Following a request for help from the Year 6 teacher with her MYP planning (even though Year 6 are not strictly MYP), and a discussion about her plans for the Spring Term, we decided that the pupils undertaking an inquiry that clearly took them through the stages of the FOSIL Cycle would be the best way to ensure that they all knew what the Cycle involved. This would then, hopefully, allow them to make the link between the inquiry work they had already done on Alfred the Great [resources here] and the more general inquiry into 20th Century History [resources here] to come.
On 19 Dec 2018 I sent sent the following email to my colleague in History: “After our previous conversation, I have been working on an idea for a Cold War inquiry for next term. I think this could be done in 1 lesson a week over the term, and would mean you did not need to teach them about the Cold War specifically, what you covered could just link it with it as they go through it. The beginning is clearer in my mind than the end but I thought it best to send you what I have done so far as it may not be useful to you at all.”
Having sent this email, little did I know what lay ahead, but suffice to say, on 15 Jan 2019 I began leading an inquiry into “What were the global effects of the Cold War?” Many of the FOSIL resources used have been adapted from those used previously with this year group as they had seen some of them before, and they have carefully been constructed with the age and experience of the pupils taken into consideration from the outset. However, a glossary of Cold War terms, image below, was produced for pupils to complete as they carried out their INVESTIGATE stage – in order to write like historians they need to be able to understand and use the language of historians. [Cold War resources here]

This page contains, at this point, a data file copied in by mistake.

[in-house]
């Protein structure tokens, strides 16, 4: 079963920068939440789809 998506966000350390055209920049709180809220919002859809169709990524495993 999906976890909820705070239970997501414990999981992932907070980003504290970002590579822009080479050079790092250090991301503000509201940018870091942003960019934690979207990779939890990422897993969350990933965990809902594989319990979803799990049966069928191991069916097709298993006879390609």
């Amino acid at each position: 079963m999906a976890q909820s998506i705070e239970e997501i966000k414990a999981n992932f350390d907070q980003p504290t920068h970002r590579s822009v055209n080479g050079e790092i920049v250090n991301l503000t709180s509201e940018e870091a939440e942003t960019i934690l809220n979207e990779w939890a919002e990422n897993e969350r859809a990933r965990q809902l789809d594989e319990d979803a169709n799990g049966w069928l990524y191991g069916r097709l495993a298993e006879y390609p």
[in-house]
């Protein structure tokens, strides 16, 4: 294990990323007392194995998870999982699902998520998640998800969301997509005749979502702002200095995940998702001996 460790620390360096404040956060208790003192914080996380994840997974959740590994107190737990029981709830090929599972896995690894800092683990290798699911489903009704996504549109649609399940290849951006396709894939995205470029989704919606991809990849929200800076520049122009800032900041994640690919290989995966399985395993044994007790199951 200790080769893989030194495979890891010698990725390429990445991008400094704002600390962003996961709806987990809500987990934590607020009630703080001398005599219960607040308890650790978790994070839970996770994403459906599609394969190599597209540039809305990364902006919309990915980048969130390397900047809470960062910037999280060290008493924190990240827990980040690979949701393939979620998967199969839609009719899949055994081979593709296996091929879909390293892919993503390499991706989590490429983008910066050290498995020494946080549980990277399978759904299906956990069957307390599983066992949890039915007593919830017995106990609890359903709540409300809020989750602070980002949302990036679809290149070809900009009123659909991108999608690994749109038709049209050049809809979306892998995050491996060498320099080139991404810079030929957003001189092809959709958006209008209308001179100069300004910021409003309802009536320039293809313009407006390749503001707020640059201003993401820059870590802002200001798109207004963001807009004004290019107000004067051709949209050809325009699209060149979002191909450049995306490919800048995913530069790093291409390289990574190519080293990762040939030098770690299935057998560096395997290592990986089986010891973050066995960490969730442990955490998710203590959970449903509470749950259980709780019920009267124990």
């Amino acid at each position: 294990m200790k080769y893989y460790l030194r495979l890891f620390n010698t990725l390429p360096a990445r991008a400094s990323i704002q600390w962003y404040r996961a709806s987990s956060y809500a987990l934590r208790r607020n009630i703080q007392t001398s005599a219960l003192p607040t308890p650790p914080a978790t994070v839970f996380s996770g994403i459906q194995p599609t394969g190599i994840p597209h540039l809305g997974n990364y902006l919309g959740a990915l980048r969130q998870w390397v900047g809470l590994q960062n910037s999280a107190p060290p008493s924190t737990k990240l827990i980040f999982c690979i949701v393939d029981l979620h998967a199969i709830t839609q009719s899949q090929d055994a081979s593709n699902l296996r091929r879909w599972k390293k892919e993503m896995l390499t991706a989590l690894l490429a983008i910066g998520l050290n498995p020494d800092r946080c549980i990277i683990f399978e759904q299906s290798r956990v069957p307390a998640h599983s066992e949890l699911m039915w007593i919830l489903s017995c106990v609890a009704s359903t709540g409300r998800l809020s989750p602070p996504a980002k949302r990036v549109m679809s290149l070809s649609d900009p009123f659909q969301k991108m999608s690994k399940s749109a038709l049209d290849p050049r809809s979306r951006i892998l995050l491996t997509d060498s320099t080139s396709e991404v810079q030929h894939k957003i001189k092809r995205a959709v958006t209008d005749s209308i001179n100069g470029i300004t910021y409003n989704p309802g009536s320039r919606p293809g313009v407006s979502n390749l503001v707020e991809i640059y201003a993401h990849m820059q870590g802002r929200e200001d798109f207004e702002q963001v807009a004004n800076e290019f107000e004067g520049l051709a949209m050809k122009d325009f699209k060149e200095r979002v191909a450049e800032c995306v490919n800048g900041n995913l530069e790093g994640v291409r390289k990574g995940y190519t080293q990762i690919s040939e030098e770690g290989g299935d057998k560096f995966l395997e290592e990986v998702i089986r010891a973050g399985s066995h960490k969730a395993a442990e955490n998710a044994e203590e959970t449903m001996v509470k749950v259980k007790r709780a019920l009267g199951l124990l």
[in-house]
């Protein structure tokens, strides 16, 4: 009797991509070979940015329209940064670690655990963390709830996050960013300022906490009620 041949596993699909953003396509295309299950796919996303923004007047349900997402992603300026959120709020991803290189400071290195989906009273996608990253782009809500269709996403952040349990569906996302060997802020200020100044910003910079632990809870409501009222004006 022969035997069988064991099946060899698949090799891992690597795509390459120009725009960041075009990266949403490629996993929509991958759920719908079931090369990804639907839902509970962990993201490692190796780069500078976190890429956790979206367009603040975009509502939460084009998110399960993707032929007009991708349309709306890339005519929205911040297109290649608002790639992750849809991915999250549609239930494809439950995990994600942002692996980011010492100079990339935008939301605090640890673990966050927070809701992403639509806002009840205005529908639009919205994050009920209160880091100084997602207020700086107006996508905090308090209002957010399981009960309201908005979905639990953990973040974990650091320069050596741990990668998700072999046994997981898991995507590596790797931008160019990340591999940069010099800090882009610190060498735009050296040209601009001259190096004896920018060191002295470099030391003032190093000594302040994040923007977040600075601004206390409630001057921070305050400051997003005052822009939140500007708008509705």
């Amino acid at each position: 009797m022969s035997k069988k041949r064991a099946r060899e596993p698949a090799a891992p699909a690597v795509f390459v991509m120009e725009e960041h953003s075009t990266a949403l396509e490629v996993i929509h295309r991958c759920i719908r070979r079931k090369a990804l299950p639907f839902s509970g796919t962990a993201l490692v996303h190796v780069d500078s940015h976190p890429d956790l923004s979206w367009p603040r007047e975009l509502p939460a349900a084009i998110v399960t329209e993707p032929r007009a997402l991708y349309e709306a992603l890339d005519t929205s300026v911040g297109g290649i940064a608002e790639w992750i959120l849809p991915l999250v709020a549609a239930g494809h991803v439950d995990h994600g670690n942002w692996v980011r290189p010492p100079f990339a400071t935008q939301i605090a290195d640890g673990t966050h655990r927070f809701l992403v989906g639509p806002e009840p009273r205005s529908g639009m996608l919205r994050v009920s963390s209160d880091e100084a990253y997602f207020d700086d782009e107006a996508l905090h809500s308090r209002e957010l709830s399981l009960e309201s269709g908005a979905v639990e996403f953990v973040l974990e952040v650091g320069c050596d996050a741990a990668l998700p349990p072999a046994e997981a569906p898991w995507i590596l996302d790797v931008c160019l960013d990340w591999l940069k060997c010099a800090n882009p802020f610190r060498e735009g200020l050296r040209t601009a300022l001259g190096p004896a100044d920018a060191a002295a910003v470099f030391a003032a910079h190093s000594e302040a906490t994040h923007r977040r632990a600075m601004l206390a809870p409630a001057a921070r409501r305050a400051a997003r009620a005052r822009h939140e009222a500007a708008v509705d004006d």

(20 March) As I have led the inquiry, new resources have been produced and the plans for the inquiry adapted, and reduced significantly due to missed lessons and things taking that little bit longer than anticipated. I decided it was better that they did the basic inquiry well – all stages covered and the opportunity to work in their groups to produce work they were proud of – rather than trying to cover every topic I had hoped for. I just hope we get to see how the Cold War ended before we run out of term! Thank goodness for a BBC Bitesize History video to help with that explanation!
(27 March) End of the Cold War inquiry today. Factsheets produced and pupils’ consideration of why their event was significant in the Cold War, and in World History. Although there were a few facts they had not grasped entirely correctly, the overall understanding on display was pleasing; almost all work produced, and presented to the class, covered the basic requirements they were asked for – and more in many cases; and they were able to assess the work of others, consider their own strengths throughout the inquiry process and identify a few goals for when they do it all again next term! Didn’t manage to include as much as I would have liked to include, but a good learning process for me and a thorough introduction to the FOSIL cycle for them.